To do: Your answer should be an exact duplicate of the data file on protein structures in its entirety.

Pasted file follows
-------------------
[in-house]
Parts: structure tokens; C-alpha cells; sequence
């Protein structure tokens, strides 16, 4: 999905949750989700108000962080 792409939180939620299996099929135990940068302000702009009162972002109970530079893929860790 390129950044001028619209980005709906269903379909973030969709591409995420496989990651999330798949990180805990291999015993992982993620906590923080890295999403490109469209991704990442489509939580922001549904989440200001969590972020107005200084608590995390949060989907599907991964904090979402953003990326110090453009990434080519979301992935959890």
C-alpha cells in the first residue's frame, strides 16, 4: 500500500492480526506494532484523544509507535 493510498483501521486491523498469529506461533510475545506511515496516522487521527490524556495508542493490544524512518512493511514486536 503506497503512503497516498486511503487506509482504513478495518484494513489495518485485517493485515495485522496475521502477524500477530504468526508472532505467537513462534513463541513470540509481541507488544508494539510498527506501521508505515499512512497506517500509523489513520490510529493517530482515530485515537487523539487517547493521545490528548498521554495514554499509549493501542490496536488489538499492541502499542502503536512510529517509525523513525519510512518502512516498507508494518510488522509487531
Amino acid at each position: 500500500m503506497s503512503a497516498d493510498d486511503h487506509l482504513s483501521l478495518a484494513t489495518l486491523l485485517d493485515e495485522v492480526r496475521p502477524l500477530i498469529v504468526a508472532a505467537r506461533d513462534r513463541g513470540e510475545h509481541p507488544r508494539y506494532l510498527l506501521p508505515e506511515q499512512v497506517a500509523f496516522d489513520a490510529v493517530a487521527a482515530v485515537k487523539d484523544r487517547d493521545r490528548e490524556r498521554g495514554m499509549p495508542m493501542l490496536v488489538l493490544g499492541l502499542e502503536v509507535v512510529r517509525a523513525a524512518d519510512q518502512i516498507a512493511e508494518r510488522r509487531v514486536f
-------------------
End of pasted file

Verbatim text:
[in-house]
Parts: structure tokens; C-alpha cells; sequence
């Protein structure tokens, strides 16, 4: 999905949750989700108000962080 792409939180939620299996099929135990940068302000702009009162972002109970530079893929860790 390129950044001028619209980005709906269903379909973030969709591409995420496989990651999330798949990180805990291999015993992982993620906590923080890295999403490109469209991704990442489509939580922001549904989440200001969590972020107005200084608590995390949060989907599907991964904090979402953003990326110090453009990434080519979301992935959890």
C-alpha cells in the first residue's frame, strides 16, 4: 500500500492480526506494532484523544509507535 493510498483501521486491523498469529506461533510475545506511515496516522487521527490524556495508542493490544524512518512493511514486536 503506497503512503497516498486511503487506509482504513478495518484494513489495518485485517493485515495485522496475521502477524500477530504468526508472532505467537513462534513463541513470540509481541507488544508494539510498527506501521508505515499512512497506517500509523489513520490510529493517530482515530485515537487523539487517547493521545490528548498521554495514554499509549493501542490496536488489538499492541502499542502503536512510529517509525523513525519510512518502512516498507508494518510488522509487531
Amino acid at each position: 500500500m503506497s503512503a497516498d493510498d486511503h487506509l482504513s483501521l478495518a484494513t489495518l486491523l485485517d493485515e495485522v492480526r496475521p502477524l500477530i498469529v504468526a508472532a505467537r506461533d513462534r513463541g513470540e510475545h509481541p507488544r508494539y506494532l510498527l506501521p508505515e506511515q499512512v497506517a500509523f496516522d489513520a490510529v493517530a487521527a482515530v485515537k487523539d484523544r487517547d493521545r490528548e490524556r498521554g495514554m499509549p495508542m493501542l490496536v488489538l493490544g499492541l502499542e502503536v509507535v512510529r517509525a523513525a524512518d519510512q518502512i516498507a512493511e508494518r510488522r509487531v514486536f